Not bad for a first try
I’ve been to a lot of videogame conventions this year. From the relatively small BitSummit to the monstrosity that is gamescom, I’ve pretty much seen them all. I didn’t think this past weekend’s trip to Las Vegas would result in me saying this, but for better and for worse, I think Sony’s PlayStation Experience was my favorite convention of the year.
Part of what makes that so surprising is that the event itself was surprising. Nobody really knew what to expect from the PlayStation Experience. How big would it be? What would the booths look like? Would third-party publishers show up in force? Would it be a ghost town? No one knew.
The doors to the show floor opened up just as Saturday morning’s keynote ended, and we finally got a glimpse at the mysterious PlayStation Experience. At first, it was bustling. Everyone coming off the high of the keynote, and they just wanted to play some games. Attendance was probably at its peak in those moments. It didn’t feel packed, but there was certainly a steady flow of people at all times.
David Jaffe’s segment of the keynote was met with a mass exodus to the side of the room, as people learned the show floor was opening.
After the first few hours, it almost seemed like Sony had bit off more than it could chew with this outing. The convention still felt like a success, but it was impossible to ignore the enormity of the hall that was rented, with a fair amount of empty space in all directions. This was more apparent after some of the crowd started to filter out.
The PlayStation Experience’s strengths were predictable in that they’re the platform’s strengths — first-party titles and indie developers. The first-party games like The Order: 1886, Until Dawn, and Bloodborne were presented with the most elaborate booths and seemed to have the most buzz about them. The indie developers, lined up along the length of one side of the hall, provided dozens of quality-looking titles one after another.
However, the presence of third-party publishers was mostly laughable. Aside from a few exceptions such as Battlefield Hardline, almost every booth was made up of already released games. But, that’s sort of the issue with throwing a convention in December. Most titles these companies want to promote have already released, and it’s mostly too soon to show off builds of 2015 games unless they’re set for quarter one.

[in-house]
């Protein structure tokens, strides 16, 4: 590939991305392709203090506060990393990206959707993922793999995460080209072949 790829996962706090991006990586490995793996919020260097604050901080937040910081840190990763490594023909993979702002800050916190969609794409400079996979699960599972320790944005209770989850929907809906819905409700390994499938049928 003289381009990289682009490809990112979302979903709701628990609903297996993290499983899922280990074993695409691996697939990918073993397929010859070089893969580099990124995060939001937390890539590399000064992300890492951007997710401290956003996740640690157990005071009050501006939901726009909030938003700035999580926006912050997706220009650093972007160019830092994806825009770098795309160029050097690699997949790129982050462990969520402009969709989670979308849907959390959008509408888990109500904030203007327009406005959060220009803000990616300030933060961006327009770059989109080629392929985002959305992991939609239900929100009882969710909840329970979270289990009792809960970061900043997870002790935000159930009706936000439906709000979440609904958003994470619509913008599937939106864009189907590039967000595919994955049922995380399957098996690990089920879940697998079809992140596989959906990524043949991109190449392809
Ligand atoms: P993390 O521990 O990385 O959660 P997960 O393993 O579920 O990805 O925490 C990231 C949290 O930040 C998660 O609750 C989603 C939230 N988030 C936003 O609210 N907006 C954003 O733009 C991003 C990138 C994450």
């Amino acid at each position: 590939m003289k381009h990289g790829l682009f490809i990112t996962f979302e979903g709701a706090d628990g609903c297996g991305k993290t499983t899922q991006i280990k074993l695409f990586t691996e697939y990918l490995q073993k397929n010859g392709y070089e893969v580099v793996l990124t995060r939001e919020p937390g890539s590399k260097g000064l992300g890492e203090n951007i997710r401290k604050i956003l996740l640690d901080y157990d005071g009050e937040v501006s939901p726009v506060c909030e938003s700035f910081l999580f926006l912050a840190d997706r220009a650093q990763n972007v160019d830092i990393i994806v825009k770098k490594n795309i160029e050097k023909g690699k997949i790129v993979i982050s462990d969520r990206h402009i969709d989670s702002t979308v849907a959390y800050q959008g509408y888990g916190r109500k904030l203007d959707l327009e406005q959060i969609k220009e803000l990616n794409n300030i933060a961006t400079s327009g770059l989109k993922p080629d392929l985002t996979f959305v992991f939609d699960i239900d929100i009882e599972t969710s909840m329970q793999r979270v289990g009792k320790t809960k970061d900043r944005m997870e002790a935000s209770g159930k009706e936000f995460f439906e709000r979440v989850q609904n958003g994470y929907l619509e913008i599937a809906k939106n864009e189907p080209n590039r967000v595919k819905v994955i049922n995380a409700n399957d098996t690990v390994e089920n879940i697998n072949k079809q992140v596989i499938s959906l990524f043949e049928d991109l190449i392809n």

Swag bags, baby. Swag bags.
So, the result was there just wasn’t all that much for convention-goers to play in the way of triple-A games. Hopefully most of them spent a lot of time in the indies section, because there was plenty of gold there. It just may not have been what they were looking forward to when they originally planned the trip.
Even though PlayStation fans go nuts for many first-party exclusives, no game had anywhere near the longest line at PlayStation Experience. That distinction goes to the queue for swag bags, as it snaked through a roped-off area and then stretched along the wall of the massive room. The second longest line was probably to play Project Morpheus, as many looked to relish the opportunity to get a first-hand look at a virtual-reality experience.
By the time the second day rolled around, attendance appeared to have taken a significant dip. It wasn’t sparsely populated, but moving about the show floor wasn’t at all a hassle, and it just didn’t have the feel of a major show any more.
Second day looked different than the first.
What persisted from day one was the general atmosphere of the PlayStation Experience. Everyone seemed to be in a great mood, and there was just a raw sense of enthusiasm that hung over the entire weekend. Several people compared it to the early days of PAX, before PAX became as overwhelmingly large as it is now. It was just people who were happy to play videogames.
That’s why PlayStation Experience was my favorite convention this year — not because it was the best convention, but because it felt like the most positive show that everyone was genuinely excited to be at. It was a phenomenal first showing for Sony in that sense. If the organizers can scale this up slowly year-by-year while still evoking that attitude, Sony will have something special in PlayStation Experience.